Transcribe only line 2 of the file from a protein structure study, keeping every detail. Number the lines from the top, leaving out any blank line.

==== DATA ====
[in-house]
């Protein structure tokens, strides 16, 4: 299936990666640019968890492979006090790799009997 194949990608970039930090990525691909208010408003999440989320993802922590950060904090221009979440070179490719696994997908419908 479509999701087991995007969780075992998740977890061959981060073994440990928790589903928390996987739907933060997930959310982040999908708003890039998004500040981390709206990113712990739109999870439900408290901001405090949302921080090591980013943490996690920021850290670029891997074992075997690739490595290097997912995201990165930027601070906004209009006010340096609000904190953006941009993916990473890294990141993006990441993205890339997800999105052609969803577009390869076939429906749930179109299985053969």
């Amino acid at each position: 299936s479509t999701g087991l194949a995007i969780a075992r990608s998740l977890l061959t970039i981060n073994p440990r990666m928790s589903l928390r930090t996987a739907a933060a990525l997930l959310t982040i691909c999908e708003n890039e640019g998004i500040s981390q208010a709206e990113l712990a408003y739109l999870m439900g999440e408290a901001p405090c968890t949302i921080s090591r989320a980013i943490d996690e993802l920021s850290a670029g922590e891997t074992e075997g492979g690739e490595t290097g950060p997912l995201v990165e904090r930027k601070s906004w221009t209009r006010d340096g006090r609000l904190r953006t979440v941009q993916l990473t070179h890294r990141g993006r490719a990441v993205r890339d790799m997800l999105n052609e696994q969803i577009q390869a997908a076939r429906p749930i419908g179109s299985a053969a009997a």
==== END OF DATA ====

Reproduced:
């Protein structure tokens, strides 16, 4: 299936990666640019968890492979006090790799009997 194949990608970039930090990525691909208010408003999440989320993802922590950060904090221009979440070179490719696994997908419908 479509999701087991995007969780075992998740977890061959981060073994440990928790589903928390996987739907933060997930959310982040999908708003890039998004500040981390709206990113712990739109999870439900408290901001405090949302921080090591980013943490996690920021850290670029891997074992075997690739490595290097997912995201990165930027601070906004209009006010340096609000904190953006941009993916990473890294990141993006990441993205890339997800999105052609969803577009390869076939429906749930179109299985053969």